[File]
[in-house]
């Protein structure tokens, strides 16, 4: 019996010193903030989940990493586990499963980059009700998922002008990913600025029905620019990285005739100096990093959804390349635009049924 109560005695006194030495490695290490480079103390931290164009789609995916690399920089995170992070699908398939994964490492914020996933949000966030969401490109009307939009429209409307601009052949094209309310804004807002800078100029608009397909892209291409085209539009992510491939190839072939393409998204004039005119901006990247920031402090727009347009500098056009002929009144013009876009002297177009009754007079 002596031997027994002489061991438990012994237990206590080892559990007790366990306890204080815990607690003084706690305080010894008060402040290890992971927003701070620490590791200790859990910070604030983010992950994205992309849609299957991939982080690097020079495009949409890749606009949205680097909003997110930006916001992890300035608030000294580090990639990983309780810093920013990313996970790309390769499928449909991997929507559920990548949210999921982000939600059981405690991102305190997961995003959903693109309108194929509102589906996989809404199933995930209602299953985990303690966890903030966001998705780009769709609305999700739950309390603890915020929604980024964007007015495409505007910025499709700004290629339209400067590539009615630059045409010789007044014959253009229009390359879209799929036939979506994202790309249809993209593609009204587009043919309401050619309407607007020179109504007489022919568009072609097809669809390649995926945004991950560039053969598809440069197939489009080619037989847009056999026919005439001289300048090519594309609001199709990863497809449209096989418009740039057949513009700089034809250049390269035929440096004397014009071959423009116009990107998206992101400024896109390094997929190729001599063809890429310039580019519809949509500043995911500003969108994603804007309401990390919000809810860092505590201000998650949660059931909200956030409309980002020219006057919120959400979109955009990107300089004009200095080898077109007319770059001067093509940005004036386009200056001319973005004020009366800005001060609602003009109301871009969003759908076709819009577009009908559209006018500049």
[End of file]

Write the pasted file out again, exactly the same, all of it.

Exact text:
[in-house]
């Protein structure tokens, strides 16, 4: 019996010193903030989940990493586990499963980059009700998922002008990913600025029905620019990285005739100096990093959804390349635009049924 109560005695006194030495490695290490480079103390931290164009789609995916690399920089995170992070699908398939994964490492914020996933949000966030969401490109009307939009429209409307601009052949094209309310804004807002800078100029608009397909892209291409085209539009992510491939190839072939393409998204004039005119901006990247920031402090727009347009500098056009002929009144013009876009002297177009009754007079 002596031997027994002489061991438990012994237990206590080892559990007790366990306890204080815990607690003084706690305080010894008060402040290890992971927003701070620490590791200790859990910070604030983010992950994205992309849609299957991939982080690097020079495009949409890749606009949205680097909003997110930006916001992890300035608030000294580090990639990983309780810093920013990313996970790309390769499928449909991997929507559920990548949210999921982000939600059981405690991102305190997961995003959903693109309108194929509102589906996989809404199933995930209602299953985990303690966890903030966001998705780009769709609305999700739950309390603890915020929604980024964007007015495409505007910025499709700004290629339209400067590539009615630059045409010789007044014959253009229009390359879209799929036939979506994202790309249809993209593609009204587009043919309401050619309407607007020179109504007489022919568009072609097809669809390649995926945004991950560039053969598809440069197939489009080619037989847009056999026919005439001289300048090519594309609001199709990863497809449209096989418009740039057949513009700089034809250049390269035929440096004397014009071959423009116009990107998206992101400024896109390094997929190729001599063809890429310039580019519809949509500043995911500003969108994603804007309401990390919000809810860092505590201000998650949660059931909200956030409309980002020219006057919120959400979109955009990107300089004009200095080898077109007319770059001067093509940005004036386009200056001319973005004020009366800005001060609602003009109301871009969003759908076709819009577009009908559209006018500049």